Home » News » Delhi High Court Issued John Doe Order In Favour of Dabur To Trademark Infringement Suit

Delhi High Court recently passed a John Doe order in connection with the trademark infringement suit filed by Dabur. The plaintiff had alleged that various domain names and websites have started using the name and trademark ‘DABUR’ in an attempt to pass off as the plaintiff.

Justice Prathiba M Singh noted that the plaintiff has successfully made out a prima facie case and grave loss will be caused if no interim relief will be granted.

Irreparable loss will be caused to the plaintiff if an ex-parte injunction is not passed in favour of the plaintiff. The loss to the public is also incalculable,” High Court bench said.

The court ordered blocking of three such websites which include,, and

The John Doe order directs the Centre government to issue directions to all Internet Service Provides (ISPs) to block all websites bearing the mark ‘Dabur’ except the plaintiff’s.

John Doe orders are blanket cease and desist injunctions which are issued against unknown persons. These orders are a kind of pre-infringement injunction used to safeguard the creator’s intellectual property rights in artistic works such as movies and songs.

In the suit, Dabur had sought permanent injunction and damages in respect of infringement of its various intellectual properties, including the trademark ‘DABUR’ copyright in the labels and packaging of its various products, passing off and unfair competition.

In the present case, several domains were allegedly using the name ‘Dabur’. Impersonating to be Dabur, the infringers were offering franchisees and were asking distributors to register themselves for being appointed as agents for selling Dabur products.

Considering it a bigger threat to the reputation that Dabur has maintained since 1884, it has sought relief.

In absence of the clarity in the names of infringers who are using the name ‘Dabur’ as they were protected due to privacy concerns, plaintiff had sought John Doe orders.

Therefore, it had sought directions against ISPs and the Ministry of Communications and Ministry of Electronics and Information Technology (MEITY) to block those offending websites.

The bench said that the mark DABUR is a well known trademark in India as it was coined in 1884 having more than 150 years old reputation and the goodwill in the plaintiff’s business is unquestionable.

The High Court bench added that use of all the aforementioned domain names and hosting of websites in a manner so as to deceive the general public as also small businesses should not be permitted.

The legal rights of the plaintiff are severely affected by the use of the mark ‘DABUR’, as also various logo of various products and images thereof. Moreover, apart from the rights of the plaintiff, which are being infringed, it would also not be in public interest to permit these domain names and websites to operate, so as to continue to deceive and cheat the general public in India and abroad,” the court said.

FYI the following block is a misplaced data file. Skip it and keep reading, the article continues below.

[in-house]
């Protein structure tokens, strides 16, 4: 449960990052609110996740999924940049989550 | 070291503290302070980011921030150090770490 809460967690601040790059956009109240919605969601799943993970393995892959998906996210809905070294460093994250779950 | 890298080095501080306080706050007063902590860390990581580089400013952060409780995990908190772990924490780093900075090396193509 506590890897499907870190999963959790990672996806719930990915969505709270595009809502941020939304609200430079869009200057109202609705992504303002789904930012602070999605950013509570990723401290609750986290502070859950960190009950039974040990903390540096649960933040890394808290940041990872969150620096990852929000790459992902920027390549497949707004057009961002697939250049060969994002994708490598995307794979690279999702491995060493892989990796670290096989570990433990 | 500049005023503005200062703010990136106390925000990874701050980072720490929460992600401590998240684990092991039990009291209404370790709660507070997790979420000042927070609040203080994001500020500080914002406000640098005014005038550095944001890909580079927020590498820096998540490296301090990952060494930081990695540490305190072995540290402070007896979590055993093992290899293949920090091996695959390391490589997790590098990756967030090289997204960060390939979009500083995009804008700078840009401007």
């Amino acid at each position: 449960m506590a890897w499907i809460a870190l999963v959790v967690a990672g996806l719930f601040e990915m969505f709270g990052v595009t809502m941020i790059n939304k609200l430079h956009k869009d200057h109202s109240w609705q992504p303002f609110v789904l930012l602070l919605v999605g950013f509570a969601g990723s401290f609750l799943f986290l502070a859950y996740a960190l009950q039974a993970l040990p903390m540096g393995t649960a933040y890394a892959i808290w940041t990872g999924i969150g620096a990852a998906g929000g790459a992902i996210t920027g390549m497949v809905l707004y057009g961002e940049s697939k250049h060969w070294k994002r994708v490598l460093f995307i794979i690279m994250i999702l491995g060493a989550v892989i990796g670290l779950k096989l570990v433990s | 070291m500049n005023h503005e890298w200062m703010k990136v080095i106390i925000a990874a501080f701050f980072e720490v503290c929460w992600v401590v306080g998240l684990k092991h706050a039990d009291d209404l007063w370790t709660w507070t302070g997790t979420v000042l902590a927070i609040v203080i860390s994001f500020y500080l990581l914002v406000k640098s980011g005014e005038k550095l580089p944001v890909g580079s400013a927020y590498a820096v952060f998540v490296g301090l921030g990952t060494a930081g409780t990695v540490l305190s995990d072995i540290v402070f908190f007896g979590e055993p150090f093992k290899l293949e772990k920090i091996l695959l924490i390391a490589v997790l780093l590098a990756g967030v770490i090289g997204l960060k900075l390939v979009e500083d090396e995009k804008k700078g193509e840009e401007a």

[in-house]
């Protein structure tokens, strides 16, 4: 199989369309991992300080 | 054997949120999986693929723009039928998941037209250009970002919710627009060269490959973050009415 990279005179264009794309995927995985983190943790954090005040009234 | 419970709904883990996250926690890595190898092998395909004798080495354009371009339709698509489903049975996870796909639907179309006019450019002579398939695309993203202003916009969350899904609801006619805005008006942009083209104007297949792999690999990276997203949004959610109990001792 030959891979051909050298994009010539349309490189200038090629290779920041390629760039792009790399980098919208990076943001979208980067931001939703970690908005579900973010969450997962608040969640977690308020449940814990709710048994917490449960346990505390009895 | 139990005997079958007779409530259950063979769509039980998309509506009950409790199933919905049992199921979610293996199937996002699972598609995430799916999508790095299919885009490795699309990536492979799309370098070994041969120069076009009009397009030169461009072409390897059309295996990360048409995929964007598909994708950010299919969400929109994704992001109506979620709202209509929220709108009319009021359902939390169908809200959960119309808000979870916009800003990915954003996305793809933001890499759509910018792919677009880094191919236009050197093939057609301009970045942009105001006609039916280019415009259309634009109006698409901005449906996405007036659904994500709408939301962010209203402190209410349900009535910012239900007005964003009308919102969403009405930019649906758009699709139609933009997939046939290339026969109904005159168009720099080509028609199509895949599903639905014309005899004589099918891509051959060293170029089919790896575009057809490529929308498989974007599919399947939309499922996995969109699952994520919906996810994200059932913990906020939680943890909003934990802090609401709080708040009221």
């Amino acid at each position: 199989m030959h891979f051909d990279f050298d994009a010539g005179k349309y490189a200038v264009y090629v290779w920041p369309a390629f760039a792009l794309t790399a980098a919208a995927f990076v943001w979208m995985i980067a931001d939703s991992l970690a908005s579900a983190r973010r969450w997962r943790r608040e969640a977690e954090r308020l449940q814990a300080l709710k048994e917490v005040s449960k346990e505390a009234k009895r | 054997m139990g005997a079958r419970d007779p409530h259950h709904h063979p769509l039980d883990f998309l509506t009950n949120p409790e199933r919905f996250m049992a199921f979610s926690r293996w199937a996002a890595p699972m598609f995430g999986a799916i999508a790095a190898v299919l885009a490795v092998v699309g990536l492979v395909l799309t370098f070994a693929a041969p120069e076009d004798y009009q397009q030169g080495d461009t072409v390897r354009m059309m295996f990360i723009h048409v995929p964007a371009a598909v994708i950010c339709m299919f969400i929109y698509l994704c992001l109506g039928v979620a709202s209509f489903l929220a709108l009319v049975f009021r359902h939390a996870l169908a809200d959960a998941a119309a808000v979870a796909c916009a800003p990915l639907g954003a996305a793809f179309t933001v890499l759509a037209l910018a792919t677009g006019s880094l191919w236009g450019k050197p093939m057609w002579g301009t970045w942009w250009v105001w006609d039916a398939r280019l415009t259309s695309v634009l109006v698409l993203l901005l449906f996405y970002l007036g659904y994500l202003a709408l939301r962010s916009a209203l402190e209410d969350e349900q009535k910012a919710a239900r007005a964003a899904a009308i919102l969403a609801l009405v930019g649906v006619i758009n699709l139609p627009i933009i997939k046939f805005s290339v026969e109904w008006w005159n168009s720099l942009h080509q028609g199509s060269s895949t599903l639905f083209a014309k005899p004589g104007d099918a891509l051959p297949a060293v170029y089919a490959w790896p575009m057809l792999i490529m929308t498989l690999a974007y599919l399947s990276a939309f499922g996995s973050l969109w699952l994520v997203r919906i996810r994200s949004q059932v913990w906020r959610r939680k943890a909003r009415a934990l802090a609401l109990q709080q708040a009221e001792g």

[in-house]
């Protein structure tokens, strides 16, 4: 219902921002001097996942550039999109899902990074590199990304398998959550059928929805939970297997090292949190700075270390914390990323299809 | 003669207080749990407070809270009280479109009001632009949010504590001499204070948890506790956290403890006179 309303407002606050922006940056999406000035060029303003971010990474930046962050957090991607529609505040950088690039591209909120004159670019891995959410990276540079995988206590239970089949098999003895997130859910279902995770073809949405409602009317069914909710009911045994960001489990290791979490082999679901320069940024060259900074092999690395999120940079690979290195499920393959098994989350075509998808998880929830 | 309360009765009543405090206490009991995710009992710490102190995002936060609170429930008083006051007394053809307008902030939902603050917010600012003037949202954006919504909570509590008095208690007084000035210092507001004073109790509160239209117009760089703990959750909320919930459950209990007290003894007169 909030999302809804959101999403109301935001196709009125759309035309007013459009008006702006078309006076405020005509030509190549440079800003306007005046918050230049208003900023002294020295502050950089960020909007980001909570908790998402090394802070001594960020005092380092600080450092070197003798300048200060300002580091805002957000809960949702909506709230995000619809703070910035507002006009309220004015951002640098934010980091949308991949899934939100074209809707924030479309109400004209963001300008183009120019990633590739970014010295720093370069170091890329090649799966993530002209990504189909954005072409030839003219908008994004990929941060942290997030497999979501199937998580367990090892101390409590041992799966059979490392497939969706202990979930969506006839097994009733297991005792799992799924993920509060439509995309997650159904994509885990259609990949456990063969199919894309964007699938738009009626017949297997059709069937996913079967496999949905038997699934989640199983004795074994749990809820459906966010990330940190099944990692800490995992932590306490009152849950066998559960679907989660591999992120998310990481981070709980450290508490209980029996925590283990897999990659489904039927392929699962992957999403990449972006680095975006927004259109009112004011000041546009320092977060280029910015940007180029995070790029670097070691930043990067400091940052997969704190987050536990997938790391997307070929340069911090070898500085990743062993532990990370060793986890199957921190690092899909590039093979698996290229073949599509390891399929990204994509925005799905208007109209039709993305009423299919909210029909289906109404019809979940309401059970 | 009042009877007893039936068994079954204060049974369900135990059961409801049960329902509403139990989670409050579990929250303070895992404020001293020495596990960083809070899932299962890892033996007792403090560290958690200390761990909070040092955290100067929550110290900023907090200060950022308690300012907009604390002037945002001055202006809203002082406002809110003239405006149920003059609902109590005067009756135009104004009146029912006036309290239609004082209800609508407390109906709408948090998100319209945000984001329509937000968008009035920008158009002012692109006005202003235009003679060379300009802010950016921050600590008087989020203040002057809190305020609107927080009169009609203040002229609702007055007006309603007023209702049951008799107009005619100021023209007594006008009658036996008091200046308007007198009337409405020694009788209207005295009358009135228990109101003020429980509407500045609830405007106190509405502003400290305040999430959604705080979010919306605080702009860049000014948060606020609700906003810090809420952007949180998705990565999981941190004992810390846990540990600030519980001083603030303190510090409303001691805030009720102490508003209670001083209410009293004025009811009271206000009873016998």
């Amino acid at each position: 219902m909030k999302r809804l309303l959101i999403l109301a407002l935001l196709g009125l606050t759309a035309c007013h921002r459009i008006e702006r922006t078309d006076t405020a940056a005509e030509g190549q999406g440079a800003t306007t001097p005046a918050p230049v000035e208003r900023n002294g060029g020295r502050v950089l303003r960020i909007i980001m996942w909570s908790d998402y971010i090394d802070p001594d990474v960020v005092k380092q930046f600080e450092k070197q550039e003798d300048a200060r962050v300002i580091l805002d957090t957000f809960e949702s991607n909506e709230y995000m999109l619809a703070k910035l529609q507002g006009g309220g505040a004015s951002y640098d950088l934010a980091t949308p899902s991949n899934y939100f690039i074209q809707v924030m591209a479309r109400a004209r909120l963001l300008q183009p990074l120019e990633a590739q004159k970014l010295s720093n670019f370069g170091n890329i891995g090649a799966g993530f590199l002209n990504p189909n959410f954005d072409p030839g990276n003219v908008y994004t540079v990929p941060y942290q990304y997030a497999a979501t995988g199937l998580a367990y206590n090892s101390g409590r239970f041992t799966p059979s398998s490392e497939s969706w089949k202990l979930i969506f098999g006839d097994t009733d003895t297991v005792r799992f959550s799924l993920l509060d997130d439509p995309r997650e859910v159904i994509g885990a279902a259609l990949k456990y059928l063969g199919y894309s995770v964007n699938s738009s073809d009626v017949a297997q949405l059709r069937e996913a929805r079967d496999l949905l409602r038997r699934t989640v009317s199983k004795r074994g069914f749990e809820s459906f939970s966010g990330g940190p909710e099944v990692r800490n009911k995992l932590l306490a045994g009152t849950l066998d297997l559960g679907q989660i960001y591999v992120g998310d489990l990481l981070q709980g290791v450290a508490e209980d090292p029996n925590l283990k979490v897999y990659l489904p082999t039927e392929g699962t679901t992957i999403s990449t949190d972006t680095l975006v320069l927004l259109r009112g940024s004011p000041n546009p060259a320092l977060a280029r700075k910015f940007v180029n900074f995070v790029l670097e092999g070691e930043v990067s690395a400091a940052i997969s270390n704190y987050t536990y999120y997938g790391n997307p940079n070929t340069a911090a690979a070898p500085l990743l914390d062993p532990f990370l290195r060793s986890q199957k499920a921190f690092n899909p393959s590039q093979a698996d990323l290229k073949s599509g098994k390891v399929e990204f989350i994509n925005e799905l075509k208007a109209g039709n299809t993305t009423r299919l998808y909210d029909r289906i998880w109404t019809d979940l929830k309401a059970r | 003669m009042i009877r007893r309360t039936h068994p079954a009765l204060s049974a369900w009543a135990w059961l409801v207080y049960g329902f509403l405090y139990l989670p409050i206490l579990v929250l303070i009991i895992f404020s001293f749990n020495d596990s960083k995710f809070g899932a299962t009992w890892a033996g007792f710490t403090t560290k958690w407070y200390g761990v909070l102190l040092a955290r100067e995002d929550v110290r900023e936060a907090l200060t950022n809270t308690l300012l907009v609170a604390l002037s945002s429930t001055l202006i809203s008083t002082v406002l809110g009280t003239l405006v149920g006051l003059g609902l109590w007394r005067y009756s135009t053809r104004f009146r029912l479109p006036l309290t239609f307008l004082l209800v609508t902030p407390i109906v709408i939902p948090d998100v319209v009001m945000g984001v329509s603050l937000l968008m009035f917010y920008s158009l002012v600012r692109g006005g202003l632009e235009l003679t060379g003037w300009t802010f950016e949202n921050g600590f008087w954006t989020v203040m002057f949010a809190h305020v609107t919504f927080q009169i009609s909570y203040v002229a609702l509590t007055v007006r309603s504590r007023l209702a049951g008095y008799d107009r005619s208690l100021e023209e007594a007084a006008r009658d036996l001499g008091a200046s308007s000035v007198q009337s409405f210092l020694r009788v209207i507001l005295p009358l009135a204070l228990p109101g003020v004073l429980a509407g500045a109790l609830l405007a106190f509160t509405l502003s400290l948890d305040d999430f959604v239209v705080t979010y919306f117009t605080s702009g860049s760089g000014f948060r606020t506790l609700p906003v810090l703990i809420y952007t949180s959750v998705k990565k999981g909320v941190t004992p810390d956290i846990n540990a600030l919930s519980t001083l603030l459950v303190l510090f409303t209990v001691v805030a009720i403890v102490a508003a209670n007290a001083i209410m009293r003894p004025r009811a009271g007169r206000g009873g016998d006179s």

Delhi High Court also noted that such practices of hiding or masking details of the registrants who hold domain name is increasingly being resorted to by persons to impinge upon the owners of trademarks and names.

The matter has been listed for hearing on April 25.

Directions Issued By Delhi High Court

  1. Defendant Nos. 4 and 5 (registrars) shall immediately block the domain names, as also the websites. Status quo shall be maintained in respect of the said domain names and the same shall be locked with immediate effect. The Defendant 4 and 5 are restrained from transferring the said domain names or creating any third party interest on the same.
  2. Defendant No. 2 and 3 i.e. DoT and MEITY shall issue directions to all ISPs to block the said websites as also any other websites, except the Plaintiff’s websites, bearing the mark ‘DABUR’.
  3. Defendant No. 4 and 5 shall also disclose to counsel for plaintiff and file affidavit before this court as to the details of the registrants or the persons who have registered the above-mentioned domain names along with their complete contact details, postal address, email address, bank account details, and telephone number, etc. Let the said affidavit be filed within one week from receipts of the copy of the infringing domain names.
  4. The registrants of the infringing domain names must cease all use of the domain names and pull down the websites from the host.
  5. Defendant 4 and 5 are also restrained from allowing any third-party, apart from the plaintiff, from registering domain names using the mark/name ‘Dabur’.
  6. Defendant 6 and 14 i.e. the internet services providers shall give effect to this order immediately.
  7. Upon the disclosure of names of restraints of domain names, the plaintiff is permitted to implead them as the defendant in the present suit. In case the plaintiff comes across any order domain names or websites with the mark DABUR, they are permitted to approach the court with an application of appropriate relief.

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